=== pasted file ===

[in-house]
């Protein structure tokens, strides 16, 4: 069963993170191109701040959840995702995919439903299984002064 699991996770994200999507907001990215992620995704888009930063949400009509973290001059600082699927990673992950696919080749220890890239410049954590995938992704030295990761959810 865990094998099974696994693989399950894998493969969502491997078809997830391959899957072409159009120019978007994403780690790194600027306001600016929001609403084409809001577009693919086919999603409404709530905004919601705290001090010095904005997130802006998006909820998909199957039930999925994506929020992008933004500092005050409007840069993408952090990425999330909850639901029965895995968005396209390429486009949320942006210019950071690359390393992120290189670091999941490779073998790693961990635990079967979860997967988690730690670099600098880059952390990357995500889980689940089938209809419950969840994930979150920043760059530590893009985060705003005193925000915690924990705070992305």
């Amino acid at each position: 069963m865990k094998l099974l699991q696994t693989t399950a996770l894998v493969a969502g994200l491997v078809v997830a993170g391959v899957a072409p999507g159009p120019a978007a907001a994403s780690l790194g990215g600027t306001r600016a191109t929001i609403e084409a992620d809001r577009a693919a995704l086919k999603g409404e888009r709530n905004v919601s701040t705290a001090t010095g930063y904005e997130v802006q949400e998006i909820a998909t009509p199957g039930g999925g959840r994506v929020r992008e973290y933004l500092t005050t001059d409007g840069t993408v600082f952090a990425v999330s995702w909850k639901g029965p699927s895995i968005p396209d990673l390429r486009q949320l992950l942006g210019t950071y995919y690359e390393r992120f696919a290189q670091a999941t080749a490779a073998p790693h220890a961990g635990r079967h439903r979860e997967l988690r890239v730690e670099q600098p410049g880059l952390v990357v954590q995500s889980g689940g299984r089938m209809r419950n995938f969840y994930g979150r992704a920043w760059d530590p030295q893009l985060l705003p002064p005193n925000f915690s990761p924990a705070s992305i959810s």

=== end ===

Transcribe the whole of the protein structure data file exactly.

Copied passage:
[in-house]
């Protein structure tokens, strides 16, 4: 069963993170191109701040959840995702995919439903299984002064 699991996770994200999507907001990215992620995704888009930063949400009509973290001059600082699927990673992950696919080749220890890239410049954590995938992704030295990761959810 865990094998099974696994693989399950894998493969969502491997078809997830391959899957072409159009120019978007994403780690790194600027306001600016929001609403084409809001577009693919086919999603409404709530905004919601705290001090010095904005997130802006998006909820998909199957039930999925994506929020992008933004500092005050409007840069993408952090990425999330909850639901029965895995968005396209390429486009949320942006210019950071690359390393992120290189670091999941490779073998790693961990635990079967979860997967988690730690670099600098880059952390990357995500889980689940089938209809419950969840994930979150920043760059530590893009985060705003005193925000915690924990705070992305």
């Amino acid at each position: 069963m865990k094998l099974l699991q696994t693989t399950a996770l894998v493969a969502g994200l491997v078809v997830a993170g391959v899957a072409p999507g159009p120019a978007a907001a994403s780690l790194g990215g600027t306001r600016a191109t929001i609403e084409a992620d809001r577009a693919a995704l086919k999603g409404e888009r709530n905004v919601s701040t705290a001090t010095g930063y904005e997130v802006q949400e998006i909820a998909t009509p199957g039930g999925g959840r994506v929020r992008e973290y933004l500092t005050t001059d409007g840069t993408v600082f952090a990425v999330s995702w909850k639901g029965p699927s895995i968005p396209d990673l390429r486009q949320l992950l942006g210019t950071y995919y690359e390393r992120f696919a290189q670091a999941t080749a490779a073998p790693h220890a961990g635990r079967h439903r979860e997967l988690r890239v730690e670099q600098p410049g880059l952390v990357v954590q995500s889980g689940g299984r089938m209809r419950n995938f969840y994930g979150r992704a920043w760059d530590p030295q893009l985060l705003p002064p005193n925000f915690s990761p924990a705070s992305i959810s």